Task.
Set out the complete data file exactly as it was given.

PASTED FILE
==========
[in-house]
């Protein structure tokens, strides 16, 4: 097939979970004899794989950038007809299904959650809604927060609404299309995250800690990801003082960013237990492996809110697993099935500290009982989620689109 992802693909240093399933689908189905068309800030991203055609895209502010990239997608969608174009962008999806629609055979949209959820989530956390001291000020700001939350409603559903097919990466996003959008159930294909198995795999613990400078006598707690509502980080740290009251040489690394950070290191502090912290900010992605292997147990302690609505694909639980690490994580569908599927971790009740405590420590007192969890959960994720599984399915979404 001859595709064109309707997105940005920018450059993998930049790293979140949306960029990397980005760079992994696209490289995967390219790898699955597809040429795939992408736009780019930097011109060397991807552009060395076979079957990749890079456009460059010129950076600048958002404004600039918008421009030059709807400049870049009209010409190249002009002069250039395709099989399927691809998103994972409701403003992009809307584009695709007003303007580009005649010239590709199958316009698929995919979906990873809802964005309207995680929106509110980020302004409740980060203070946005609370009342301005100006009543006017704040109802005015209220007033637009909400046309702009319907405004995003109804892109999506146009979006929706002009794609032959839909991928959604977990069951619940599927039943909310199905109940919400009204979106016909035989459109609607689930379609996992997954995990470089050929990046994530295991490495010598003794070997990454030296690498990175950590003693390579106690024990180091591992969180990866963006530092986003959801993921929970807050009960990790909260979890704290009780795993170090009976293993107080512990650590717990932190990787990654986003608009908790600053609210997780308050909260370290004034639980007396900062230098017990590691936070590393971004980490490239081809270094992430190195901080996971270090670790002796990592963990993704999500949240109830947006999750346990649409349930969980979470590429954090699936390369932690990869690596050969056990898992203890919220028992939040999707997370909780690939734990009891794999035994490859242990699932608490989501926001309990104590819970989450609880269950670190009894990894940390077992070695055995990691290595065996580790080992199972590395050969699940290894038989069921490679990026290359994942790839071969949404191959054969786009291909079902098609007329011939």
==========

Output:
[in-house]
């Protein structure tokens, strides 16, 4: 097939979970004899794989950038007809299904959650809604927060609404299309995250800690990801003082960013237990492996809110697993099935500290009982989620689109 992802693909240093399933689908189905068309800030991203055609895209502010990239997608969608174009962008999806629609055979949209959820989530956390001291000020700001939350409603559903097919990466996003959008159930294909198995795999613990400078006598707690509502980080740290009251040489690394950070290191502090912290900010992605292997147990302690609505694909639980690490994580569908599927971790009740405590420590007192969890959960994720599984399915979404 001859595709064109309707997105940005920018450059993998930049790293979140949306960029990397980005760079992994696209490289995967390219790898699955597809040429795939992408736009780019930097011109060397991807552009060395076979079957990749890079456009460059010129950076600048958002404004600039918008421009030059709807400049870049009209010409190249002009002069250039395709099989399927691809998103994972409701403003992009809307584009695709007003303007580009005649010239590709199958316009698929995919979906990873809802964005309207995680929106509110980020302004409740980060203070946005609370009342301005100006009543006017704040109802005015209220007033637009909400046309702009319907405004995003109804892109999506146009979006929706002009794609032959839909991928959604977990069951619940599927039943909310199905109940919400009204979106016909035989459109609607689930379609996992997954995990470089050929990046994530295991490495010598003794070997990454030296690498990175950590003693390579106690024990180091591992969180990866963006530092986003959801993921929970807050009960990790909260979890704290009780795993170090009976293993107080512990650590717990932190990787990654986003608009908790600053609210997780308050909260370290004034639980007396900062230098017990590691936070590393971004980490490239081809270094992430190195901080996971270090670790002796990592963990993704999500949240109830947006999750346990649409349930969980979470590429954090699936390369932690990869690596050969056990898992203890919220028992939040999707997370909780690939734990009891794999035994490859242990699932608490989501926001309990104590819970989450609880269950670190009894990894940390077992070695055995990691290595065996580790080992199972590395050969699940290894038989069921490679990026290359994942790839071969949404191959054969786009291909079902098609007329011939």